We stand around 80 miles from the Russian border, 20 miles from Belarus, near where NATO wants to up its military presence to deter a Russian incursion. We are in the Russian-speaking Latvian city of Daugavpils, to open an exhibition in the Mark Rothko Art Centre, an important art hub in the region, grounded by the presence of six Rothko paintings loaned by Kate and Christopher Rothko to the city where their father was born.
Enrica Costamagna and myself are co-curating a retrospective of Kang Haitao—a Chinese artist not called Ai Wei Wei so not as well known as he ought to be in the West. We have borrowed work from various collections including Shanghai’s Long Museum and invited the important film director Feng Xiaogang to write a laudatory preface. But none of us imagined that the exhibition would open in the shadow of a warzone. “If China explicitly supports Russia, the show will be cancelled,” a Latvian political friend advised.
Rumbles in Riga
Signs of conflict are everywhere, even in the cosmopolitan, art nouveau city of Riga where we land. We had hoped to have an early glimpse of the Riga Biennal but it has been postponed until summer 2023—the war and its effects too visceral here.
Ukraine flags dot the streets which seem—on this Friday evening—to be full of hen and stag night revellers. The city’s pro-Ukraine sentiment has led the government to wade into the culture wars that surround monuments praising the Soviet liberation of Latvia from Nazism. Around 70 monuments are scheduled for removal or demolition, including an 80m-high obelisk and bronze sculpture that sits in the middle of Victory Park in Riga. Police cars patrol the area and the barriers keep visitors 200m distance—with photography banned. Latvia is definitively changing its relationship with the Soviet Union since the Ukraine war. As early as 1997, Latvian ultra-nationalists were arrested trying to blow up the monument. Now it is government policy.
At the edge of a forest
On our way to the Rothko Centre we stop off to visit Skuja Braden—the duo whose painted ceramics occupy the Latvia Pavilion in Venice and are one of the highlights of the Biennale.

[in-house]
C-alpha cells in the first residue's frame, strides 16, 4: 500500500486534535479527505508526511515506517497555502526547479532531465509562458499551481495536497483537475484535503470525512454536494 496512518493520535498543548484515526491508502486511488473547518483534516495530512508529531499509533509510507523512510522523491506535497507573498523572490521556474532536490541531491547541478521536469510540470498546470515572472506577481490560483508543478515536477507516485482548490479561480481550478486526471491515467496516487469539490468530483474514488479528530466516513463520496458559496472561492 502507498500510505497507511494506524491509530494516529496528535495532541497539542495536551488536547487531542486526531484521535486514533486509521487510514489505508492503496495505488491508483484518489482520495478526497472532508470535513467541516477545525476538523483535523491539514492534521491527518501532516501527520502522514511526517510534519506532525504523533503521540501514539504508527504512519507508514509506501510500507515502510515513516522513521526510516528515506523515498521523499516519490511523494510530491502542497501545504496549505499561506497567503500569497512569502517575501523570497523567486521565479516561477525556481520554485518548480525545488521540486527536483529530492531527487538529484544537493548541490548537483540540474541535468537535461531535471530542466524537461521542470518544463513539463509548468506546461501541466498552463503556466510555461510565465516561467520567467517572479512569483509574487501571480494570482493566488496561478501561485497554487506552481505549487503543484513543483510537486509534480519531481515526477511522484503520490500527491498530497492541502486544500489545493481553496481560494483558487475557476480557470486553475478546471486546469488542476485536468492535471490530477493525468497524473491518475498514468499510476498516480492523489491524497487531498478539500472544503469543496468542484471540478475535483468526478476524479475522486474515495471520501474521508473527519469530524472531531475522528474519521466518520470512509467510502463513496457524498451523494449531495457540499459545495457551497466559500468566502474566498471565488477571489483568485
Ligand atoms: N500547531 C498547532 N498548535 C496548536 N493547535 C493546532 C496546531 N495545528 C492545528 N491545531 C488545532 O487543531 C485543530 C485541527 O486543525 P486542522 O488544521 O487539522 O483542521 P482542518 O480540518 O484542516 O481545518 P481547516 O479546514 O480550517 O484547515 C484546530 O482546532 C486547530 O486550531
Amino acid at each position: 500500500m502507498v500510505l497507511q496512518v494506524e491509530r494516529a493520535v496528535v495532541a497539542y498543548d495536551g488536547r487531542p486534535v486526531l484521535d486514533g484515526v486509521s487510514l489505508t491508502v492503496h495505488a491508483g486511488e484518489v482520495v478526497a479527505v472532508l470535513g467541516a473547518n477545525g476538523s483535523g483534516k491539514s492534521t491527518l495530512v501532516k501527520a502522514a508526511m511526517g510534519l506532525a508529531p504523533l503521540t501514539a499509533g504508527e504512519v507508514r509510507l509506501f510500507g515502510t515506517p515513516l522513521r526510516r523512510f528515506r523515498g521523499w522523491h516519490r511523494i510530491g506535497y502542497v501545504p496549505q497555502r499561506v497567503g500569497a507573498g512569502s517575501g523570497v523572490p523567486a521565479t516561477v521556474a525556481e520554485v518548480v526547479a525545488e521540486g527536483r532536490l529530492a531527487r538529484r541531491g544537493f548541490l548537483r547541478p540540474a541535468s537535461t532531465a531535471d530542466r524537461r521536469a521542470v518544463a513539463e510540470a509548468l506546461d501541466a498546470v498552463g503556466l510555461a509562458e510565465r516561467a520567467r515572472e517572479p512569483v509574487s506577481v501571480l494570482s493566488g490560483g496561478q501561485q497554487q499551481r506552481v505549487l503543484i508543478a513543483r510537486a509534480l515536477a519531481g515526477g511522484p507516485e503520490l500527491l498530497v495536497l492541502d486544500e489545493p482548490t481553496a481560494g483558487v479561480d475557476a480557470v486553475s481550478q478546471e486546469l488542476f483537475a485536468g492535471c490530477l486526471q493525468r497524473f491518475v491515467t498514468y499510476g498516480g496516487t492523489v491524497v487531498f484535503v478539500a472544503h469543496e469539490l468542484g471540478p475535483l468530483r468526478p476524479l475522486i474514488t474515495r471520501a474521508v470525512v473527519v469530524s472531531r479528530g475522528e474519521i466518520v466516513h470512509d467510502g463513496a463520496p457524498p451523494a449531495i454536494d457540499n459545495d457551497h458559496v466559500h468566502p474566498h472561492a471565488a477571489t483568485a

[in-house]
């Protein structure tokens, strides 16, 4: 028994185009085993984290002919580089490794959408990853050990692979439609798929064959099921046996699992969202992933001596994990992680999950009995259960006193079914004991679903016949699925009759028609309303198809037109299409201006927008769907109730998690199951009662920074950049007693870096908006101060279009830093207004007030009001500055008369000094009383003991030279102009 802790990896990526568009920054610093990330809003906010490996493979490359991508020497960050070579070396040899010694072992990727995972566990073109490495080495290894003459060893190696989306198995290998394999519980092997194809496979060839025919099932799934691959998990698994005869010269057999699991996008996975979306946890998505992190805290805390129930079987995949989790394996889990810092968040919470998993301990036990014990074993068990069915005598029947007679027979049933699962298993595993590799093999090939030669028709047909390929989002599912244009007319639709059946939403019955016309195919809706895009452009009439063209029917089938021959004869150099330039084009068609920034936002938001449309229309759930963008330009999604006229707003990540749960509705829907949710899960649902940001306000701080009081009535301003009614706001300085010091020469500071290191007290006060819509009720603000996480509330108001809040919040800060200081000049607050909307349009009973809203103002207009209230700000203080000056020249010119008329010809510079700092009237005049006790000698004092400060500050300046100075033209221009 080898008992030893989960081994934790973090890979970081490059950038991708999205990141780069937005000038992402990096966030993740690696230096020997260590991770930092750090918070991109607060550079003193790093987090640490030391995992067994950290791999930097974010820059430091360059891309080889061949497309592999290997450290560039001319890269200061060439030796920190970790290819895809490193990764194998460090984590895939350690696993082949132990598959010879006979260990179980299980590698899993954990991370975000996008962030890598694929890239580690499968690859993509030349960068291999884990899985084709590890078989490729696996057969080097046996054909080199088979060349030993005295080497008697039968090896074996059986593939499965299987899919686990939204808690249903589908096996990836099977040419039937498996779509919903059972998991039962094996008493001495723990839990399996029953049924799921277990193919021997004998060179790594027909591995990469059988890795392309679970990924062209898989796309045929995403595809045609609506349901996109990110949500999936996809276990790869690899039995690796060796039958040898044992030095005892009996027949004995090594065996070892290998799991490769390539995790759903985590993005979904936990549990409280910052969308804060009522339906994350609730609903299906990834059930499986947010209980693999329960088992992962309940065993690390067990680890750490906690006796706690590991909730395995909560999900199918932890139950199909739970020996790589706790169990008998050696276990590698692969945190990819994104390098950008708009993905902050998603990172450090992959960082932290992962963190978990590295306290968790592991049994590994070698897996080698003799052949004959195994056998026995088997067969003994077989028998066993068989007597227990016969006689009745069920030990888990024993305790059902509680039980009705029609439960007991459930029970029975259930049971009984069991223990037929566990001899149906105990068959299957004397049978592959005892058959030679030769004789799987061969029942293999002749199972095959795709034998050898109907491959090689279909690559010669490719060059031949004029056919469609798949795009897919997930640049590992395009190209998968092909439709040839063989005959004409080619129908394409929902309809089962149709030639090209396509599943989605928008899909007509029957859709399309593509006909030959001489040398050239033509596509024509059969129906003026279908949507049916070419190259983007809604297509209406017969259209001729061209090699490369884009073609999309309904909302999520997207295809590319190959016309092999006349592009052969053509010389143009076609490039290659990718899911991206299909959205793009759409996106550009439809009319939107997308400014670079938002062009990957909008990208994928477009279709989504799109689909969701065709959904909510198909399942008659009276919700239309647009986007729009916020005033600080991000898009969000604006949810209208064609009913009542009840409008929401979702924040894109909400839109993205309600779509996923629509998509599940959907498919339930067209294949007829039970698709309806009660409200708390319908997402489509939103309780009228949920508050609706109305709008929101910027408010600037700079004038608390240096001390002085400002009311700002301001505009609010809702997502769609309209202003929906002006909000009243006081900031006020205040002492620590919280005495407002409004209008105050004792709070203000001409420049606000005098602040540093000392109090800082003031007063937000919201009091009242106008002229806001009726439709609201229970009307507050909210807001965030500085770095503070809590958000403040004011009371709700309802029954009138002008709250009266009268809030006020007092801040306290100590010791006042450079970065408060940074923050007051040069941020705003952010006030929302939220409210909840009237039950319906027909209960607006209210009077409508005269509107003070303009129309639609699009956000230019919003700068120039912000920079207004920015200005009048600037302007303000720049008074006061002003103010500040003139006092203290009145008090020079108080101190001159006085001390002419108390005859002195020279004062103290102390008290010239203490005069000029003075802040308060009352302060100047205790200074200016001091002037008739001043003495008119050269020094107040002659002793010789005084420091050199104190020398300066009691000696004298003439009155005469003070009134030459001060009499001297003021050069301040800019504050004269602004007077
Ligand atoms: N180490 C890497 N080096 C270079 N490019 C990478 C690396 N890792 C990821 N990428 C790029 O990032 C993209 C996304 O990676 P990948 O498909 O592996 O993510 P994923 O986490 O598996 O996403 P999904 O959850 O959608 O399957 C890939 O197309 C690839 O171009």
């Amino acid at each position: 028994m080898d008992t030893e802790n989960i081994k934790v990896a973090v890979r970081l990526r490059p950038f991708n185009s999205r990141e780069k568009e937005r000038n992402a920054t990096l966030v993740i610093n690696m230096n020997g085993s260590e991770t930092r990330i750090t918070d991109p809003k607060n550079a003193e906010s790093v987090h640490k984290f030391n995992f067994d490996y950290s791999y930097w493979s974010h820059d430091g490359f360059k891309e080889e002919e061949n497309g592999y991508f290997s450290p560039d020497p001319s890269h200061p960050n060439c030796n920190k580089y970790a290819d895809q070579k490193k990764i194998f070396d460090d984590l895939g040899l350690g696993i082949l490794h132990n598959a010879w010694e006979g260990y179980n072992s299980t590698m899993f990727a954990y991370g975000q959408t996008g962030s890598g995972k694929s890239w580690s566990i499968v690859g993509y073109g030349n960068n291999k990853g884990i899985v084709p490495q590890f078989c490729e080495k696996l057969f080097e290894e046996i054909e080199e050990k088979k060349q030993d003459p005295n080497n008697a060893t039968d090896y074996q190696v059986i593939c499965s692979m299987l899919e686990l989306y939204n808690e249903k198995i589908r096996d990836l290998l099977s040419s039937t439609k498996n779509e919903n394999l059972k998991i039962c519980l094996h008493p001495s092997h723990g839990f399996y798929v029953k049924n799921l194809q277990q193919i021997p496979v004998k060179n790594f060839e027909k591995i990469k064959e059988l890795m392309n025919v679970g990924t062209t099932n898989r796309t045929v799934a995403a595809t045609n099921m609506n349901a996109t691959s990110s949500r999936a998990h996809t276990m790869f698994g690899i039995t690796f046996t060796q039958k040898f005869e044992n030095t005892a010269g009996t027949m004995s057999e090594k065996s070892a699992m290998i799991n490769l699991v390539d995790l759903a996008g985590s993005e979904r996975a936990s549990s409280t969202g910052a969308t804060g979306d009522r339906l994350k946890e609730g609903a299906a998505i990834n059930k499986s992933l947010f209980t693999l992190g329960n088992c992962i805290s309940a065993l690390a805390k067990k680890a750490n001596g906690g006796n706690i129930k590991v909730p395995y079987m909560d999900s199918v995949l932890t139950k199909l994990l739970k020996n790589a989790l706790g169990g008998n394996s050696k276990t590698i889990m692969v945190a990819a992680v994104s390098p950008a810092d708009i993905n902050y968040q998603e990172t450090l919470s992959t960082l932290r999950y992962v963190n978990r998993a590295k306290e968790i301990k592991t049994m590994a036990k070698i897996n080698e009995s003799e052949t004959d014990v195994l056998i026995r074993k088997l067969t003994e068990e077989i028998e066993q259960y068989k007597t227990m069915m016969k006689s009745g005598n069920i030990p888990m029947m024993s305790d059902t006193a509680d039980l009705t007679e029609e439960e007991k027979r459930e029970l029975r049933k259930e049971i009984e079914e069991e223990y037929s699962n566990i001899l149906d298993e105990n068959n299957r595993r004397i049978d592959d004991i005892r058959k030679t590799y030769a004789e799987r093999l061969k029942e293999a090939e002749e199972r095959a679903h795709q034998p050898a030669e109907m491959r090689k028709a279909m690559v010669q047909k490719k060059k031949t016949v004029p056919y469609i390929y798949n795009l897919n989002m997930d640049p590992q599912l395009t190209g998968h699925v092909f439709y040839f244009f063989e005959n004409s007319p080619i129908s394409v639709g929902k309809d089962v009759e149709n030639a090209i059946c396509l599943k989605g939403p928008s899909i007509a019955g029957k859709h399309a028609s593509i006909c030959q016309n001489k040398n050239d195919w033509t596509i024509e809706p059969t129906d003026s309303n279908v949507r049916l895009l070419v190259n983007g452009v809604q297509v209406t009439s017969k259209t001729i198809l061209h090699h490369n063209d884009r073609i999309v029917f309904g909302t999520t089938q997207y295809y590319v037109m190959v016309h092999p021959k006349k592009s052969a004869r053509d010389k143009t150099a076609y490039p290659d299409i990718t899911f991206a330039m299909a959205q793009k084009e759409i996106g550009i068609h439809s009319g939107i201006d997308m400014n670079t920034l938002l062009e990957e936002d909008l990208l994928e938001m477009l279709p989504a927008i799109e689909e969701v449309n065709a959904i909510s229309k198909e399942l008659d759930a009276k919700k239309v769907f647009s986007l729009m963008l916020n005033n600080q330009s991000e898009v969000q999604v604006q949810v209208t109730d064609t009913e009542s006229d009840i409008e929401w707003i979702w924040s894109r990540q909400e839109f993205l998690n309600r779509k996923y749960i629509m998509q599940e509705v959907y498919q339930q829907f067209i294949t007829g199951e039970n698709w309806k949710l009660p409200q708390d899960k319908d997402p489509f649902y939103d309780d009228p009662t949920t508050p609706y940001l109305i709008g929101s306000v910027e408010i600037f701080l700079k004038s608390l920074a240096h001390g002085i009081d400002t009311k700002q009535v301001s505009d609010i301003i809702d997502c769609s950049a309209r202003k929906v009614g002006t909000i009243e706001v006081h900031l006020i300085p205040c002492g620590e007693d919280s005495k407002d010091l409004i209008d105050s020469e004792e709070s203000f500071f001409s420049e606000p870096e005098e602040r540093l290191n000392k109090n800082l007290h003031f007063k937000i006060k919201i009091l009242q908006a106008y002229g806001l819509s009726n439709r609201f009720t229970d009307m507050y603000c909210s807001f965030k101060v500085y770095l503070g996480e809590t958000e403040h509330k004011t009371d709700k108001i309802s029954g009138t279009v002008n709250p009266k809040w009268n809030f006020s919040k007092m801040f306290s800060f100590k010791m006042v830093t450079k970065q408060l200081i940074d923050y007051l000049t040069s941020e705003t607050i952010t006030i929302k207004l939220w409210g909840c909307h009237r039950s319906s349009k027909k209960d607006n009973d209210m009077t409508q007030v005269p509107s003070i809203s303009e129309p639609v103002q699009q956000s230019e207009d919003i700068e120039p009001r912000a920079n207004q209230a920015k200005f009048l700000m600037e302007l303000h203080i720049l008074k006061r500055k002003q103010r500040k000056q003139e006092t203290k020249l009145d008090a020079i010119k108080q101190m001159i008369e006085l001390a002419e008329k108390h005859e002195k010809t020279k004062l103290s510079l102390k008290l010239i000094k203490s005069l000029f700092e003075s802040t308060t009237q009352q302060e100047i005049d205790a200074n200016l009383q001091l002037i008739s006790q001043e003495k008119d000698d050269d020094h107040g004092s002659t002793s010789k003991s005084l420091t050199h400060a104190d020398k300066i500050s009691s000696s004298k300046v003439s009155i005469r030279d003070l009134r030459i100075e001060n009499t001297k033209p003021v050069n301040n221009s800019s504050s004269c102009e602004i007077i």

I am one of the curators of the Guangzhou Triennial (opening December 2022) and I want them there—but it does take us some time to find where they live. Off the beaten track might be an understatement.
They know that lazy people from UK will compare them with Grayson Perry; if they have to have a British comparison, they prefer Gilbert & George. But that doesn’t seem quite right, either. Think Angela Carter’s wonderful fairy tale retellings in The Bloody Chamber and Other Stories (1979). Fairy stories, Japanese culture, geishas (“the first modern women”), performance, wit and fearlessness—this is what brings Carter to mind (even if she did not share their Zen Buddhism).
Although they have made pots featuring Napoleon and Putin among other dictators, their grudge is with the anti-woman, anti-gay Latvian culture shaped by the powerful Lutheran church—or rather it is the culture that holds a grudge against them.
It may be a terrible truth that the war in Ukraine has led to (deserved) visibility for the Latvian, Polish and Hungarian Pavilions in Venice, and for the artists showing there.
Culture caught between worlds
We arrive mid afternoon at the Centre, after a drive through forests where storks nest in high trees and where signs regularly memorialise the Nazi “killing field” victims. Around 80% of the city’s population speak Russian as their primary language; and the war has changed their daily lives. With Russian TV and magazines—even ones devoted to cooking and gardening—banned, these citizens are culturally disenfranchised. The Riga government and the EU have not diminished their alienation by choosing another city rather than Daugavpils to be the Latvian city of culture in 2027.
Kang Haitao’s work looks marvellously at home in the Centre, near the Rothko paintings room. Kang Haitao was born in 1976, into a world shadowed by the Cultural Revolution and looking forward to China’s globalisation.
Although Kang’s talk is peppered by references to Morandi, Giacometti, the French theorist Maurice Blanchot and Feng Zikai, he has remained rooted in provincial Sichuan where he was born. His overt subject is his surrounding world—old factories, schools, walls and trees. But he is a Buddhist and uses this everyday lexicon to explore spirituality (Kate Rothko once told me that the Rothko Chapel in Houston has a large number of Buddhist visitors.)
If the opening of the show is evidence, then Kang’s work resonates remarkably with the visitors who, too, are caught between worlds—the old Soviet one and the complex world of the EU. Around 20% of the Latvian population has left the country since EU accession.
Daugavpils is a provincial city and Latvia is hardly hailed as the heart of Europe. But at least here art isn’t talked of as an asset class. Here art—and I don’t want to be sentimental—seems part of the warp and woof of the world, part of the argument a culture has with itself. As the old adage goes: the past is not dead, it is not even past.
• Tender is the Night: the Art of Kang Haitao runs until 16 October at the Daugavpils Mark Rothko Art Centre